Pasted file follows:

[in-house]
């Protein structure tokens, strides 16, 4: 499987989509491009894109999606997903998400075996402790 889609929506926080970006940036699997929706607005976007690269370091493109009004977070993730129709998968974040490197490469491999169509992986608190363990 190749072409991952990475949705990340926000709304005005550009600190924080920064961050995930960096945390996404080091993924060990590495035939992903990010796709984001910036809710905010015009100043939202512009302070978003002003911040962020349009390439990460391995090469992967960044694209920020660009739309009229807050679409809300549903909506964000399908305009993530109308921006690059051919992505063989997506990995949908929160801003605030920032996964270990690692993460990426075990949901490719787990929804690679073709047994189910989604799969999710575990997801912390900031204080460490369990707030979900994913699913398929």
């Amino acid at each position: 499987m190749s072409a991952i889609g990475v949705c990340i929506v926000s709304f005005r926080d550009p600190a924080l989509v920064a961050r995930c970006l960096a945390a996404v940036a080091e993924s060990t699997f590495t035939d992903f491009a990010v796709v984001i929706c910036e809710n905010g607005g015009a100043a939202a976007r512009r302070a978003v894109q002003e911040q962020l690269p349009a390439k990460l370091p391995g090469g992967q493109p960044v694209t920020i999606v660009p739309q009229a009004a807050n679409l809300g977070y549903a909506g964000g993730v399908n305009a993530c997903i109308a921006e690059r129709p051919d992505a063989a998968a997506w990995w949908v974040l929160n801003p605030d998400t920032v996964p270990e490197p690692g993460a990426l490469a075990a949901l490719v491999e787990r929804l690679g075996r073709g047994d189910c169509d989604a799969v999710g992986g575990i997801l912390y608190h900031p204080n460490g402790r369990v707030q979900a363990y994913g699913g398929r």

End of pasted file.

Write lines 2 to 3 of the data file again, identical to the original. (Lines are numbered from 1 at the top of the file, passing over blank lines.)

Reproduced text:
């Protein structure tokens, strides 16, 4: 499987989509491009894109999606997903998400075996402790 889609929506926080970006940036699997929706607005976007690269370091493109009004977070993730129709998968974040490197490469491999169509992986608190363990 190749072409991952990475949705990340926000709304005005550009600190924080920064961050995930960096945390996404080091993924060990590495035939992903990010796709984001910036809710905010015009100043939202512009302070978003002003911040962020349009390439990460391995090469992967960044694209920020660009739309009229807050679409809300549903909506964000399908305009993530109308921006690059051919992505063989997506990995949908929160801003605030920032996964270990690692993460990426075990949901490719787990929804690679073709047994189910989604799969999710575990997801912390900031204080460490369990707030979900994913699913398929």
């Amino acid at each position: 499987m190749s072409a991952i889609g990475v949705c990340i929506v926000s709304f005005r926080d550009p600190a924080l989509v920064a961050r995930c970006l960096a945390a996404v940036a080091e993924s060990t699997f590495t035939d992903f491009a990010v796709v984001i929706c910036e809710n905010g607005g015009a100043a939202a976007r512009r302070a978003v894109q002003e911040q962020l690269p349009a390439k990460l370091p391995g090469g992967q493109p960044v694209t920020i999606v660009p739309q009229a009004a807050n679409l809300g977070y549903a909506g964000g993730v399908n305009a993530c997903i109308a921006e690059r129709p051919d992505a063989a998968a997506w990995w949908v974040l929160n801003p605030d998400t920032v996964p270990e490197p690692g993460a990426l490469a075990a949901l490719v491999e787990r929804l690679g075996r073709g047994d189910c169509d989604a799969v999710g992986g575990i997801l912390y608190h900031p204080n460490g402790r369990v707030q979900a363990y994913g699913g398929r």